— Exposure to traffic pollution can significantly stunt a childs lung development, new research shows.
The study finds that youngsters who live within 500 metres of major highways develop weaker lungs with less air capacity than their counterparts who live at least 1500 metres away from arterial roads.
James Gauderman of the University of Southern California in Los Angeles, US, and colleagues followed nearly 3700 children in the area from age 10, measuring the participants lung function every year. As part of the test, the children took a deep breath and exhaled with force into a machine that gauged the volume and speed of air leaving their lungs.
By the time they reached age 18, those participants living within 500 metres of a motorway performed significantly worse on the lung function test than their more distant peers.
After controlling for other factors, such as socioeconomic status, Gaudermans team found that teens who grew up near big roads exhaled air 7% slower from their lungs than those who were raised least 1500 metres away from heavy traffic areas. And their overall air capacity was reduced by 3%, on average, in comparison to youngsters living further from traffic pollution.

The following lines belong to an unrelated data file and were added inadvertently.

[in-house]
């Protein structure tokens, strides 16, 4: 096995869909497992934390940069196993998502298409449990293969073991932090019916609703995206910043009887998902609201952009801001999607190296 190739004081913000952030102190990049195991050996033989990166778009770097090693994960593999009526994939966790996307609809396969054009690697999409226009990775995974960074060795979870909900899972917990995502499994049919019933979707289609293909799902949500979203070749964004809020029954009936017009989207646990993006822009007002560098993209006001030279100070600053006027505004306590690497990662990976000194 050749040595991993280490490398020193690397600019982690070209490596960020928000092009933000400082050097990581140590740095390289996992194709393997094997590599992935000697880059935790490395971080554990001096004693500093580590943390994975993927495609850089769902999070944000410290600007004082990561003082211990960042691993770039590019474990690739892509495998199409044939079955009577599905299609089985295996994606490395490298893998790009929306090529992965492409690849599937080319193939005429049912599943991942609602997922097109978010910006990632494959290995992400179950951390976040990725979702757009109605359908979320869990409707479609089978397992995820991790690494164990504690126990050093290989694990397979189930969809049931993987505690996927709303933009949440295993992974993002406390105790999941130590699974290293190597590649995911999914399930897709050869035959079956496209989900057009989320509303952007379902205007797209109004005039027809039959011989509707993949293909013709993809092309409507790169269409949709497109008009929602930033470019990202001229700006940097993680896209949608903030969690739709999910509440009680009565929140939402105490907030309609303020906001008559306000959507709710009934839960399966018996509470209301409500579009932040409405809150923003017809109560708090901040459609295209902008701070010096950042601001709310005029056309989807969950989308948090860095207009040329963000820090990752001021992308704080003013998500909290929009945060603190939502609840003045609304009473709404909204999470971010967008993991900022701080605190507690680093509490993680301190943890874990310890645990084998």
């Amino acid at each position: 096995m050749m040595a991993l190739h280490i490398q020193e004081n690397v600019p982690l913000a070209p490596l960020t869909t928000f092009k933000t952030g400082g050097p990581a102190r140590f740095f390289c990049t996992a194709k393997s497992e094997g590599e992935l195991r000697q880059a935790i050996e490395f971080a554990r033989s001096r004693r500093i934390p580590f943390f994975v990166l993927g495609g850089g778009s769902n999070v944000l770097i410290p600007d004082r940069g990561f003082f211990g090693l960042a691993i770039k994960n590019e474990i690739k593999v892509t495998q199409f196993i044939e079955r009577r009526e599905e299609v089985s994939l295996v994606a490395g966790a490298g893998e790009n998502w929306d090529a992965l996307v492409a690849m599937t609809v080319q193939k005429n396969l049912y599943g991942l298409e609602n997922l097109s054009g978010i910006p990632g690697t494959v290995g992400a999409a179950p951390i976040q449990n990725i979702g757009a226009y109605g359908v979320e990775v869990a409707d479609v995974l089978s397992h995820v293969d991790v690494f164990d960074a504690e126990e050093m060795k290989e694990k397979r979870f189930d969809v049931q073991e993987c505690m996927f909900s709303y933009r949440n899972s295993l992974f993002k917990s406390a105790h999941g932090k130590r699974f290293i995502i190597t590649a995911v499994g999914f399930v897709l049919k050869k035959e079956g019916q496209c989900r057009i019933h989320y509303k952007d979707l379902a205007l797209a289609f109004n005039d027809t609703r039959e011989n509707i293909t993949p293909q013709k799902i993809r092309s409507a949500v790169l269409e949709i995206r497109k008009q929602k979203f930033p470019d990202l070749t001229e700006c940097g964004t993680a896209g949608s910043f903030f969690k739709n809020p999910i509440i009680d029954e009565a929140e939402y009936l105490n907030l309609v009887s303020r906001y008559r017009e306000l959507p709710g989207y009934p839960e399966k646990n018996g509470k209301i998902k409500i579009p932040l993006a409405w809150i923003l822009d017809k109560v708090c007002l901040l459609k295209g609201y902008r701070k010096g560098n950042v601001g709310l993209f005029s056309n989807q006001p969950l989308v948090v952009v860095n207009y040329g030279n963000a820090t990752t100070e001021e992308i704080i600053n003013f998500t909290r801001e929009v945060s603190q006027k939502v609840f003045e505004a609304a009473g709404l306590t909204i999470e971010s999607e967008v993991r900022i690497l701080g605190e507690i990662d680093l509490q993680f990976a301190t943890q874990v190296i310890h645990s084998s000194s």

This finding is important because teen years are a significant time for lung development, which is nearly complete by age 18. At the start of the study, the 10-year-old children living near roadways had performed only about 1% worse than their counterparts.
Traffic pollution might trigger an inflammatory response in the lung airways of children, making them less able to contract and push out air, the researchers speculate.
Cheapness at a price
Gauderman is concerned that exposure to traffic pollution is setting children up for a lifetime of health problems linked to poor lung function. Even a small decrease in lung capacity and strength might substantially raise the risk of serious health problems, he adds.
Reduced lung function in childhood is a known risk factor for the development and worsening of asthma in children and the development of chronic pulmonary disease later in life, explains Stephen Holgate at the University of Southampton in the UK. He adds that decreased lung strength has also been linked to heightened risk of serious lung infection in childhood.
Gauderman says his results should discourage the construction of housing developments and schools near major roadways. He adds that while these areas may be the cheapest to develop, doing so could contribute to long-term public health problems.
Journal reference: The Lancet (DOI: 10.1016/S0140-6736(07)60037-3)